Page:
Tuesday, June 21, 2011

Better Bosses! Men Or Women.. (Nice Article)

There is a well Known Belief, that Men makes Better Bosses than Women...

There are two facets to the issue – the fact that women have an exerting authority and the problem people have in accepting that authority. “While some people like to get into the nitty-gritty of the deliverables, others prefer to delegate tasks and entrust work to the team members. And this depends primarily on the personality of the boss and not gender.

Exerting control at work is definitely a matter of attitude, not gender and attitude comes from self-confidence. In fact, today our male counterparts recognise the talent that we bring to a meeting and ‘that talent’ is actually in some way genderbased, as there are some things that only women can bring in. If as women we
believe in our roles and know that we are adding value, exerting control is going to be effortless,” emphasises Reshma Budhia, division head, Corporate Marketing.

Certainly, ability cannot be evaluated with respect to gender. Nevertheless, the bias against women persists in some industries. “It is widely perceived in the industry that female bosses are not good bosses and given lesser respect and are less popular among employees. Across industries whenever female bosses try to exercise control, it is often not wellreceived. They have to constantly soften their leadership style to gain acceptability within the team. If they try to exert control and command respect, they face
tough barriers,” agrees Mridul Shekar, manager – human resource and organisation development, Corbus. She adds, “However, contrary to the perception, female bosses are compassionate, empathetic, patient, detail-oriented and organised.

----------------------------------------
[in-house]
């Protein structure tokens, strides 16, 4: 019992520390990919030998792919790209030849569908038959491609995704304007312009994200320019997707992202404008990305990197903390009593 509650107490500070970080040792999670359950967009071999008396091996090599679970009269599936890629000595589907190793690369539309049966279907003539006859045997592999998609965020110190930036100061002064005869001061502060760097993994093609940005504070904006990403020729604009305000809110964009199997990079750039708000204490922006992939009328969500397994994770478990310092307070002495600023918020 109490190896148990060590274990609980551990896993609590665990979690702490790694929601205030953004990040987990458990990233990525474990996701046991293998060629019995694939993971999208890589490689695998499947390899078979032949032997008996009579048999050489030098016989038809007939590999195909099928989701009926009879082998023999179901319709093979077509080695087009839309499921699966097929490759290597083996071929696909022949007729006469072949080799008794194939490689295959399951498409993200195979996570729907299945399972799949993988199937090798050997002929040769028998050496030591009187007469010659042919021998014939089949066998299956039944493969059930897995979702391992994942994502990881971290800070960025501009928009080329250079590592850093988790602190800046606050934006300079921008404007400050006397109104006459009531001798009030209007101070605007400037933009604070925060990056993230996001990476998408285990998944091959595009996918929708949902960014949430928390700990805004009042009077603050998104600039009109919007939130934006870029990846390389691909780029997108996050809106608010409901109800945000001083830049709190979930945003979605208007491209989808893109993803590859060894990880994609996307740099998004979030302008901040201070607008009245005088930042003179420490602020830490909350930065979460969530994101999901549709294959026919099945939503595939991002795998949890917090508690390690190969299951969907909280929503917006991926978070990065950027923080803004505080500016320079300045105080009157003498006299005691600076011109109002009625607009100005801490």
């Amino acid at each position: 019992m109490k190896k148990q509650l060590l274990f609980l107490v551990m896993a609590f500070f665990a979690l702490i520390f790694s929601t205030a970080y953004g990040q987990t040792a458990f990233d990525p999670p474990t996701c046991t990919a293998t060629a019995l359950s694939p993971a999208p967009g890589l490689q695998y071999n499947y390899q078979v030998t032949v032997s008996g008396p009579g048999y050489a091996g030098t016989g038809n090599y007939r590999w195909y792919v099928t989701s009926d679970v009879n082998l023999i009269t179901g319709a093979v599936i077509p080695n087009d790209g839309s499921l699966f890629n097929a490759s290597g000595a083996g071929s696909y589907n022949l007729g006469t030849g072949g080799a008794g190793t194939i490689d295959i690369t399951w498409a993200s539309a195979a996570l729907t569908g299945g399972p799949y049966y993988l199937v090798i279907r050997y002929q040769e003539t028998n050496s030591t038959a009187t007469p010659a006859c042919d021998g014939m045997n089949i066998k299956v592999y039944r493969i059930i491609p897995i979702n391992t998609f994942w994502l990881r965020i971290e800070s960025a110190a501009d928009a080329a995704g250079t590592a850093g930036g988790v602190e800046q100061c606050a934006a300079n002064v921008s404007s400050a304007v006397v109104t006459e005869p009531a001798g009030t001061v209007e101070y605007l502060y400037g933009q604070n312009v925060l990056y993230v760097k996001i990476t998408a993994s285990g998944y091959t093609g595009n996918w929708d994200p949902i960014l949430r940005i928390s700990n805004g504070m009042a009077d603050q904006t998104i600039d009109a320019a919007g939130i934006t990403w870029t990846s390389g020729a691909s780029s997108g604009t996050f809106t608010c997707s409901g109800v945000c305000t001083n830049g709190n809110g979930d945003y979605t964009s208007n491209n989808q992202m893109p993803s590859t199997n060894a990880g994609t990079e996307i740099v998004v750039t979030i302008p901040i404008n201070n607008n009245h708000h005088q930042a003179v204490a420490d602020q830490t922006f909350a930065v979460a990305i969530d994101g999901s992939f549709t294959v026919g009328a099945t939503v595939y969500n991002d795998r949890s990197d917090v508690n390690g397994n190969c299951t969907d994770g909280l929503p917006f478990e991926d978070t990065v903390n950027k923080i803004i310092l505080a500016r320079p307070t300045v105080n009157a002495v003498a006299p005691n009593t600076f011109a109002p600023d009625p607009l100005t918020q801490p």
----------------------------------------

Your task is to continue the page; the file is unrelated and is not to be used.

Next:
These qualities give them an edge of being more understanding and tolerable, over their male counterparts.” So, how do we tackle the problem of prejudice against female superiors? “As a maledominated society, the change in employee’s attitude can only come with promoting merit over gender issues. The HR department of the organisation should work towards bridging the gap in the gender disparity within the organisations. One should encourage learning and development for both genders and promote a gender sensitive approach within the organisation.

Apart from this, the male staff should
be inducted to change their attitude towards their female counterparts. In turn, the female managers should be trained on exhibiting themselves as bosses/leaders, irrespective of their gender quotient. They must be less emotional and more logical in their approach,” advises Shekar. Budhia feels that somewhere the problem lies with women themselves as they are not sure of themselves. “A woman employee is no more uncommon and women bosses are present across all roles. We, as women, have to stop trying to constantly prove ourselves just because we are women. Instead, we need to just focus on working hard and achieving results.

This change in our perspective will change our attitude to work and will reflect in the way we communicate with others. The attitude change has to come from us. This will automatically make us successful and eliminate several challenges that are genderrelated,” she says!

Source: TOI

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